Understanding the Basin
The size and complexity of the Mackenzie River Basin is impressive. The Mackenzie River system flows 4,241 kilometres from the Columbia Ice-field in Jasper National Park and the deep snowfields of the upper Peace River in northeastern British Columbia to its mouth on the Beaufort Sea of the Arctic Ocean. The Mackenzie River Basin covers about 1.8 million square kilometres or about 20% of the landmass of Canada. Five jurisdictions share the Basin, each with its own legal and regulatory framework.
The Mackenzie River Basin can be sub-divided into six major subbasins, each with its own major river or lake. The six sub-basins are the Athabasca, the Peace, the Liard, the Peel, the Great Slave, and the Mackenzie-Great Bear.
The Basin includes nine lakes over 1,000 square kilometres in area. The basin also includes three large deltas: the Peace- Athabasca Delta (which has been designated as a Wetland of International Significance), the Slave River Delta, and the Mackenzie Delta.
Permafrost underlies about 75% of the basin. Pingos and patterned ground features associated with continuous permafrost are found in the north, while agriculture and forestry are important economic activities in the southern parts of the basin.
Vegetation changes from boreal forest in the south to alpine in the mountains and arctic tundra in the north and east. The basin extends from the Mackenzie and Rocky Mountains in the west, through the Interior Plains to the Canadian Shield in the east.
This range of conditions, in combination with the range of climatic conditions, results in eight of the fifteen major terrestrial ecozones of Canada being represented within the basin.
There are forty-four community water systems with 1,000 or more customers in the Mackenzie River Basin. More than 700 other small water systems serve small communities and rural populations. People use water and discharge wastes for a variety of industrial activities in the Mackenzie River Basin. The most important industries are agriculture, fossil energy, forest products, hydroelectricity and mineral extraction.
There are eleven Indigenous languages spoken within the basin. The traditional economy, which depends on healthy ecosystems, remains an important part of these people's lives and livelihoods.
The Mackenzie River Basin Transboundary Waters Master Agreement directs the MRBB to report on the State of the Aquatic Ecosystem every five years. The State of the Aquatic Ecosystem Report brings together the available information within the Mackenzie River Basin to help the Board understand and track conditions in the Basin.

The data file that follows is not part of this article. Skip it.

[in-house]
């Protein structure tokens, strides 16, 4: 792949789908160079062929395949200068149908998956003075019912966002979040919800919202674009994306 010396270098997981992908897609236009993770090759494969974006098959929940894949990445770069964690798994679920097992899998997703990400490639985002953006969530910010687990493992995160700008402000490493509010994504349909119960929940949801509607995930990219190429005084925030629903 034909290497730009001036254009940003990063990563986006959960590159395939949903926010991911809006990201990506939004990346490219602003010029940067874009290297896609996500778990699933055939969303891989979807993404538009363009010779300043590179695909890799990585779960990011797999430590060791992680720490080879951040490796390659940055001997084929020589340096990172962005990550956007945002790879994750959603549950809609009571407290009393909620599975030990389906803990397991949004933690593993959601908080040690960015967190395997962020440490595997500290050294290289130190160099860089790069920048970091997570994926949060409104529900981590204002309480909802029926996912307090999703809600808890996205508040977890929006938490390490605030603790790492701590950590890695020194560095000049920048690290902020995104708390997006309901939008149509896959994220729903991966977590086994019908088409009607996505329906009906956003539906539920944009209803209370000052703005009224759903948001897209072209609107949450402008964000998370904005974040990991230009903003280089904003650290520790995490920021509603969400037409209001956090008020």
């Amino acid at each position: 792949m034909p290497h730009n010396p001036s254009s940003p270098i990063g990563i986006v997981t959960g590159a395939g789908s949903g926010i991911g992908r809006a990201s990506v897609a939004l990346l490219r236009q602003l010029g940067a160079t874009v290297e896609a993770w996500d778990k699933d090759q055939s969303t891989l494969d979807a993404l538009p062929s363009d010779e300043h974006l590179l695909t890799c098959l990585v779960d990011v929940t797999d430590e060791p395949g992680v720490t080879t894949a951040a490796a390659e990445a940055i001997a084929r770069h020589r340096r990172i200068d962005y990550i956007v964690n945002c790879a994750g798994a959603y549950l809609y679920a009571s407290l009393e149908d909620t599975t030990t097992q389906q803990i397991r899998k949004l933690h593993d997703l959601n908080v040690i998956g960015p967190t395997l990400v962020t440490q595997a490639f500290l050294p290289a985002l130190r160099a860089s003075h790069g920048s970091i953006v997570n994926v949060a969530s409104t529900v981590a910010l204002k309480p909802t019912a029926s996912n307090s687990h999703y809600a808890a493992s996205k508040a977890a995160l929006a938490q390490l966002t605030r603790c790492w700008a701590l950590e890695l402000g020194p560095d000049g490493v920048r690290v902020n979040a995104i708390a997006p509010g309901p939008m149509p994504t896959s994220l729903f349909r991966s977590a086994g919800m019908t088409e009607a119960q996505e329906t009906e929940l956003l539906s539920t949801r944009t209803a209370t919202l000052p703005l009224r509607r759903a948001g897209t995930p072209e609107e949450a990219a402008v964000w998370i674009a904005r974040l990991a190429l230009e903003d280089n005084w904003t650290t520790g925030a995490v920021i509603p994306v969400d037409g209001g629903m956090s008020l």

Programs to monitor contaminants, assess health risks, and distribute consumption advisories for country foods vary widely across the Basin. Information about the safety of these foods is critical to people who consume them as part of their cultural lifestyle.
Different jurisdictions report on water quality in different ways, making it difficult to describe water quality conditions across the Basin in a consistent fashion. Improved monitoring programs and compatible data systems are needed to support better water management decisions throughout the Basin.
Understanding the hydrology of the Mackenzie River System forms the foundation of understanding all other aspects of the Basin. Developing this understanding is a priority.
Including Traditional Knowledge
A substantial amount of information about the state of the Mackenzie River Basin in the historic past and the observed changes in the recent past is known by the people who have lived in the basin for generations.
The Mackenzie River Basin Transboundary Waters Master Agreement (Part D Section 2C) directs the MRBB to consider the needs and concerns of Indigenous people through the provision of culturally appropriate communication and the incorporation of their traditional knowledge and values.
Traditional knowledge (TK) is based on the understanding that:
- the land is a powerful teacher;
- TK encompasses the physical, emotional, intellectual, and spiritual dimensions of life;
- TK complements and enhances Western scientific information; and
- scientists and TK holders must work in partnership to gain a more thorough understanding of the natural environment.
The use of traditional knowledge in decision-making provides a long term holistic perspective. It is important to learn how to use this traditional knowledge to assist in making today's water management decisions.
The MRBB wants to find better ways to use traditional knowledge for decision making and for reconciling traditional knowledge with the views of the scientific community.